Whitman tutoring

Summer is a crucial time for young readers. As much as 85 percent of the reading achievement gap between poverty-impacted students and their peers can be attributed to “summer slide,” the lack of access to reading opportunities these students experience over the summer.

At Seattle’s Whitman Middle School, however, students at risk of falling behind are getting a helping hand from University of Washington College of Education tutors through a summer intensive reading program now in its fifth year.

Dixie Massey, a senior lecturer in the College, partnered with the school to create the program, which provides one-on-one tutoring to Whitman students.

“If you look at state and national assessments, literacy is an ongoing issue,” Massey said. “A lot of the issues teachers are seeing in their classrooms are related to reading, especially when it comes to students who receive special education services, services for language learning, or both.”

During the month-long program, each student works with a UW tutor for 12 90-minute sessions. UW tutors come from the College’s reading endorsement program, which gives teachers and soon-to-be teachers special preparation in teaching reading and working with struggling readers.

Whitman Reading Tutors

Kimberly Latwesen, who recently completed her master’s in teaching at the UW, will begin teaching at Seattle’s Cascadia Elementary in the fall and served as a tutor this summer. During her student teaching experience, Latwesen saw a dramatic manifestation of the reading gap in one first-grade classroom.

“At that young age, students were already self-identifying as good or bad at reading,” she said. “I saw myself as not a great reader when I was that age. I didn’t think of myself as someone who could read well and enjoy reading until much later in life.”

During the first week of tutoring at Whitman, Latwesen said she focused on getting to know the student she was working with and figuring out a topic of interest to them. Among the topics students explored were homelessness in Seattle and the potential impact of a large Cascadia earthquake.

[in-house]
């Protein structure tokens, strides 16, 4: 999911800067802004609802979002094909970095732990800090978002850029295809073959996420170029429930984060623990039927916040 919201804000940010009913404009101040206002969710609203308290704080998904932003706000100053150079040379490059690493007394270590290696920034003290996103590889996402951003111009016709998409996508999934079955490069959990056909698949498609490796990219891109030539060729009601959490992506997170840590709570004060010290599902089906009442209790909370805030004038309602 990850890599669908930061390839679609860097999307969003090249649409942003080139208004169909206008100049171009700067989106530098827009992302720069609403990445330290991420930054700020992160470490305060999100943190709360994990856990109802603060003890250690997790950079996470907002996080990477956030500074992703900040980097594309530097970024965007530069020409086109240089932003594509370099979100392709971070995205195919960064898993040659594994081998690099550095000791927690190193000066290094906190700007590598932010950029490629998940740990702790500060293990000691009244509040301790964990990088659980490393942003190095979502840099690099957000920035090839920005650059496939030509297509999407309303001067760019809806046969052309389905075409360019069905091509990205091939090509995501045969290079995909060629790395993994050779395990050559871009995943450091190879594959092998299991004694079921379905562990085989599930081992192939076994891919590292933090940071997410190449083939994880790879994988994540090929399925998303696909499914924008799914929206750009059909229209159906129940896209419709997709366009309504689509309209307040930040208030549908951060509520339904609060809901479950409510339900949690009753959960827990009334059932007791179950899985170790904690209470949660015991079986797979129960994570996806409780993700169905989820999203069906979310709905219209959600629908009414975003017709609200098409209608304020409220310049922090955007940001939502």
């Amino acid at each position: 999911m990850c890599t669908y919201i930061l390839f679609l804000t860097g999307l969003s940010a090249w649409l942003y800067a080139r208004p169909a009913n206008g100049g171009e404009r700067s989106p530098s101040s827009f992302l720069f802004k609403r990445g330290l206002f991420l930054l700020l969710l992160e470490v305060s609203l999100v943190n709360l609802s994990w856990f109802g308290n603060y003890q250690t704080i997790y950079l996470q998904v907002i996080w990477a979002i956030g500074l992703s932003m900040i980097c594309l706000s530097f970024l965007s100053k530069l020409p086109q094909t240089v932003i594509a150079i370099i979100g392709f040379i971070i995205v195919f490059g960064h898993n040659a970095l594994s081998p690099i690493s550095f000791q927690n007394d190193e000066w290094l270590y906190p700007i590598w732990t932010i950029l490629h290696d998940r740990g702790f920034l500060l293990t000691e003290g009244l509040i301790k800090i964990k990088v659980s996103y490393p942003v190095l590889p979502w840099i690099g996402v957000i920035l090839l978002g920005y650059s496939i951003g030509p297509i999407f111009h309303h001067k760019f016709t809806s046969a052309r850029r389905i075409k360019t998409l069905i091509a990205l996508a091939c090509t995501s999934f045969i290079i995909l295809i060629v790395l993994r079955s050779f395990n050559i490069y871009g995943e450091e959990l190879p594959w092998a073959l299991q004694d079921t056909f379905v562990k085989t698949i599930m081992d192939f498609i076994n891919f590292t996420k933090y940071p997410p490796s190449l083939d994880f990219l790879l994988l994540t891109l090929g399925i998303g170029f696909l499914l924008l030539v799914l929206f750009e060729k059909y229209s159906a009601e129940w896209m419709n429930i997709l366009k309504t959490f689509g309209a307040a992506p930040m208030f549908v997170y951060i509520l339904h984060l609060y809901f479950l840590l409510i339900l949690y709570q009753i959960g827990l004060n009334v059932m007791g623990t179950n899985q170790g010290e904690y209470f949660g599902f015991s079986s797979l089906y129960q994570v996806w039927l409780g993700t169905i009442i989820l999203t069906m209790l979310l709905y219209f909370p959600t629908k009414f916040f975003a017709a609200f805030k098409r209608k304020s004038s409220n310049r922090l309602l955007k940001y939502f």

“Working intensively with a student to gain a greater understanding of the role of student motivation in reading was great preparation going into my first year of teaching,” Latwesen said.

Alphonse Leopold, who is working on his master’s degree in special education in high-incidence disabilities, said tutoring two students in this summer’s program highlighted the importance of meeting students where they’re at. One of his students, for example, was interested in vampires, so Leopold started doing his own research into vampire lore. That helped Leopold think about opportunities to connect the student’s interest in the subject with particular reading and comprehension skills.

“What we’re trying to do is foster creativity and engagement,” Leopold said. “Reading and comprehension come from that.”

Sue Kleitsch, currently in her fifth year as Whitman’s principal, said offering the summer intensive reading program is particularly important at her school, which has one of the highest percentages of homeless students in the entire district.

“The benefit of being able to work one-on-one with someone to improve reading can’t be underestimated,” she said. “It builds self-confidence. It transfers to everything else you’re studying. It makes going to college seem more real to students who may not have seen that as a future option.”


Dixie Massey, Senior Lecturer

Dustin Wunderlich, Director for Marketing and Communications
206-543-1035, dwunder@uw.edu